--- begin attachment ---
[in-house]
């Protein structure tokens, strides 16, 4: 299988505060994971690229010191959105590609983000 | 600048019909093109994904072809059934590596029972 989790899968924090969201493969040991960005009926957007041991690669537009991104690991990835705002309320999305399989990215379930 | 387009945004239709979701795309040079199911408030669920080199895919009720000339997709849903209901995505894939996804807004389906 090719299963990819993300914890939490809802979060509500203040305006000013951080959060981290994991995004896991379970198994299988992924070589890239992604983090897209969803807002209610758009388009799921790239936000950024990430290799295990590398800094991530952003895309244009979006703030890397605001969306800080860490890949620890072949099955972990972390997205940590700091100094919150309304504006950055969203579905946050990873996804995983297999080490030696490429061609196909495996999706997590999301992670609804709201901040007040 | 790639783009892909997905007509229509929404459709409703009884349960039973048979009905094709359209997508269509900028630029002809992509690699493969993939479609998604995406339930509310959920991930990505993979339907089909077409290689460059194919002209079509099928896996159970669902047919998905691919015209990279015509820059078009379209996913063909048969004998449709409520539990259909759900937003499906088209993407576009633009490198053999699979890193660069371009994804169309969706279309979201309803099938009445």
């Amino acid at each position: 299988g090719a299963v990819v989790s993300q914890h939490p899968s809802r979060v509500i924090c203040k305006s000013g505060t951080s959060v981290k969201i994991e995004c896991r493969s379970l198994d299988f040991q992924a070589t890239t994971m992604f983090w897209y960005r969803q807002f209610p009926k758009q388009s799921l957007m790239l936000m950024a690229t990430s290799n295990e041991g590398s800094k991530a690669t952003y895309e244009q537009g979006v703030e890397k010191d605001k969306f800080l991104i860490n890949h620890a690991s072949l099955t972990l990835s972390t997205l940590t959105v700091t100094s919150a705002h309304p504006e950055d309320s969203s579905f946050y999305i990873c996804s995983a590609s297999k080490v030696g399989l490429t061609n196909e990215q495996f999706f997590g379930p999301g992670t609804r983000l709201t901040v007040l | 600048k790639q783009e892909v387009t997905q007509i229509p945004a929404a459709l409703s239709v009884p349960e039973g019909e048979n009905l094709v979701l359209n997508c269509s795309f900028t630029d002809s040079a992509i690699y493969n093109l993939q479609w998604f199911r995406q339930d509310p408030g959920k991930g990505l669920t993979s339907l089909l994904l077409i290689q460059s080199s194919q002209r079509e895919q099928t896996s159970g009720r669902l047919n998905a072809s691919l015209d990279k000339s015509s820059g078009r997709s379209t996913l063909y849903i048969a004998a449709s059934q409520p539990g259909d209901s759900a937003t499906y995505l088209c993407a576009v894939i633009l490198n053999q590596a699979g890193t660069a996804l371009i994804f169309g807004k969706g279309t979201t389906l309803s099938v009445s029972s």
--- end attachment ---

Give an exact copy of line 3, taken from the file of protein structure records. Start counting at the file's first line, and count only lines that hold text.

């Amino acid at each position: 299988g090719a299963v990819v989790s993300q914890h939490p899968s809802r979060v509500i924090c203040k305006s000013g505060t951080s959060v981290k969201i994991e995004c896991r493969s379970l198994d299988f040991q992924a070589t890239t994971m992604f983090w897209y960005r969803q807002f209610p009926k758009q388009s799921l957007m790239l936000m950024a690229t990430s290799n295990e041991g590398s800094k991530a690669t952003y895309e244009q537009g979006v703030e890397k010191d605001k969306f800080l991104i860490n890949h620890a690991s072949l099955t972990l990835s972390t997205l940590t959105v700091t100094s919150a705002h309304p504006e950055d309320s969203s579905f946050y999305i990873c996804s995983a590609s297999k080490v030696g399989l490429t061609n196909e990215q495996f999706f997590g379930p999301g992670t609804r983000l709201t901040v007040l | 600048k790639q783009e892909v387009t997905q007509i229509p945004a929404a459709l409703s239709v009884p349960e039973g019909e048979n009905l094709v979701l359209n997508c269509s795309f900028t630029d002809s040079a992509i690699y493969n093109l993939q479609w998604f199911r995406q339930d509310p408030g959920k991930g990505l669920t993979s339907l089909l994904l077409i290689q460059s080199s194919q002209r079509e895919q099928t896996s159970g009720r669902l047919n998905a072809s691919l015209d990279k000339s015509s820059g078009r997709s379209t996913l063909y849903i048969a004998a449709s059934q409520p539990g259909d209901s759900a937003t499906y995505l088209c993407a576009v894939i633009l490198n053999q590596a699979g890193t660069a996804l371009i994804f169309g807004k969706g279309t979201t389906l309803s099938v009445s029972s």